I’ve studied famine and humanitarian relief for more than 30 years, and I wasn’t prepared for what I saw during a visit to Ethiopia last month. As I traveled through northern and central provinces, I saw imported wheat being brought to the smallest and most remote villages, thanks to a new Chinese-built railroad and a fleet of newly imported trucks. Water was delivered to places where wells had run dry. Malnourished children were being treated in properly staffed clinics.
 
Compare that to the aftermath of the 1984 drought, which killed at least 600,000 people, caused the economy to shrink by nearly 14 percent and turned the name “Ethiopia” into a synonym for shriveled, glazed-eyed children on saline drips.
 
How did Ethiopia go from being the world’s symbol of mass famines to fending off starvation? Thanks partly to some good fortune, but mostly to peace, greater transparency and prudent planning. Ethiopia’s success in averting another disaster is confirmation that famine is elective because, at its core, it is an artifact and a tool of political repression.
 
Full story
 
6) Russel Saltzman: The End Of The World Is Always 10 Years Away
Aleteia, 10 August 2017
 
Alarmists have been doling out humanity's demise decade by decade, but it has resulted in some very positive developments.


 
Unchecked population growth will result in widespread famine, multiple wars over dwindling resources, and will yield only social, economic, and environmental collapse.
 
These were the key dead-certain predictions contained in the 1968 book The Population Bomb by Sanford University professor Paul R. Ehrlich. His wife, Anne Ehrlich, was co-author but she was not credited until some years later. Ehrlich was then a biologist specializing in butterflies (he became a professor of population studies after publication of Bomb).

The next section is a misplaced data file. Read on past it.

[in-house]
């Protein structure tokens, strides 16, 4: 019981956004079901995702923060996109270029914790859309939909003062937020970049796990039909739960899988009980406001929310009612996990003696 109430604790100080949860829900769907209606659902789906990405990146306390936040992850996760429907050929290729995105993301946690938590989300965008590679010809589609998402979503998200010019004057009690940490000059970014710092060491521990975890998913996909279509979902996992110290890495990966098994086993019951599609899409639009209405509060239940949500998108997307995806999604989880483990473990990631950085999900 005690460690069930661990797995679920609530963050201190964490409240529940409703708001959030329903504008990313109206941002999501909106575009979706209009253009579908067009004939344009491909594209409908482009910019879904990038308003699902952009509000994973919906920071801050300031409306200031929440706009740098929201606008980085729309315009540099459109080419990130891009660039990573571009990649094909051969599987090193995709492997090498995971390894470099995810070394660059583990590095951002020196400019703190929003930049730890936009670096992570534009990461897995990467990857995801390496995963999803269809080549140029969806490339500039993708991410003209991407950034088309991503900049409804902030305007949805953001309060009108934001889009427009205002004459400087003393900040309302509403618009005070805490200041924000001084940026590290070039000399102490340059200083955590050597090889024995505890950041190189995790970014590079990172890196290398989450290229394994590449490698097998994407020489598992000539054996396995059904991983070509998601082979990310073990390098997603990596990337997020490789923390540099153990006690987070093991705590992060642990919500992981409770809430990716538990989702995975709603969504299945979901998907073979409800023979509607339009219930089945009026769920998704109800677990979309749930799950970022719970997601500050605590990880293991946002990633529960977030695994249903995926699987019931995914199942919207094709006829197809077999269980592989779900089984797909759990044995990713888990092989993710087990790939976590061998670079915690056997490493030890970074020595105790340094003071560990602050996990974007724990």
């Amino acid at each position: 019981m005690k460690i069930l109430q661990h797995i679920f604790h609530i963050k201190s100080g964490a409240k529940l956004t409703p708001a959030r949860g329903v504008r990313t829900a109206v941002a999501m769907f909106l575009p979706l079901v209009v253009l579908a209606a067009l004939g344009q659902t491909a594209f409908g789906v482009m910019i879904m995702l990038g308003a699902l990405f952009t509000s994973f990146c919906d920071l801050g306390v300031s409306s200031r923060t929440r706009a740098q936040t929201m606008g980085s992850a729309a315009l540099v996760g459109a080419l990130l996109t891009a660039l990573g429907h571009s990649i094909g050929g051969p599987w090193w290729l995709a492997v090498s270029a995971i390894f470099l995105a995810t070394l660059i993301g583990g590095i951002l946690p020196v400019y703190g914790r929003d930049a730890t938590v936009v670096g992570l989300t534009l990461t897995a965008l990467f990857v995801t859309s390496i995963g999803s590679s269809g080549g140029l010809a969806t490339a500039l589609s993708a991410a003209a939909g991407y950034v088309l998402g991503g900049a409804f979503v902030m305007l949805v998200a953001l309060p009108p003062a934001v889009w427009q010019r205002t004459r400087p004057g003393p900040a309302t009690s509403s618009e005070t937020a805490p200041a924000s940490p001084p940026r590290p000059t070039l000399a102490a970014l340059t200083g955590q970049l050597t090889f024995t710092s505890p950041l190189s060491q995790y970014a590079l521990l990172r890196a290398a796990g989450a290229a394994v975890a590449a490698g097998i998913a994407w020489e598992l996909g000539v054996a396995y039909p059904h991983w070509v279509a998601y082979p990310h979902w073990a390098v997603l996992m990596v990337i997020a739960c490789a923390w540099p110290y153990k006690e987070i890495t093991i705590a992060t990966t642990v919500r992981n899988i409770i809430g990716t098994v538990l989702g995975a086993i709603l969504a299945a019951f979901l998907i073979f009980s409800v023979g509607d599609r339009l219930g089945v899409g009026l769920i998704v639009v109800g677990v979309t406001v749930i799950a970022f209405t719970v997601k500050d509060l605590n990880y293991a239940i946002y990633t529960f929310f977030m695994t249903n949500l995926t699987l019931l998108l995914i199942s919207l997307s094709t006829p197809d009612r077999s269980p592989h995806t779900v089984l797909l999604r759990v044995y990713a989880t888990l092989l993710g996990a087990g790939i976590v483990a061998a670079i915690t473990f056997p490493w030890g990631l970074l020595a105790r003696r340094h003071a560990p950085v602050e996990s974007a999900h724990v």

Ehrlich was an alarmist. That’s putting it nicely. The only prediction about which he was even half right is the present-day size of the world’s population. As for other predictions, The Bomb is a dud.
 
Foremost, Ehrlich did not foresee developing agricultural improvements. He didn’t even know they were underway. The The Green Revolution had been percolating since the 1950s and before, and was showing results. But for Ehrlich, many people simply meant less food.
 
While Ehrlich was wearing a The End is Near sandwich board, Norman Borlaug (d. 2009), a Lutheran sleeves-rolled-up agronomist from Minnesota, was working in Mexico, Pakistan, India and elsewhere. Mexico became a net wheat exporter in 1963. The Philippines became a rice exporter in 1968, for the first time in the 20th century. By 1970 India and Pakistan more than doubled their wheat production. India became a net exporter; Pakistan became Asia’s third largest grain producer, also an exporter, and Borlaug was awarded the Nobel Peace Prize in 1970 for his work.
 
While this was happening, Ehrlich was calling for “social policies” to curb population. He suggested mandatory sterilization of Indian males with two children, and he asserted that U.S. food aid to the Third World should be withheld from recipient nations that would not agree to compulsory population control.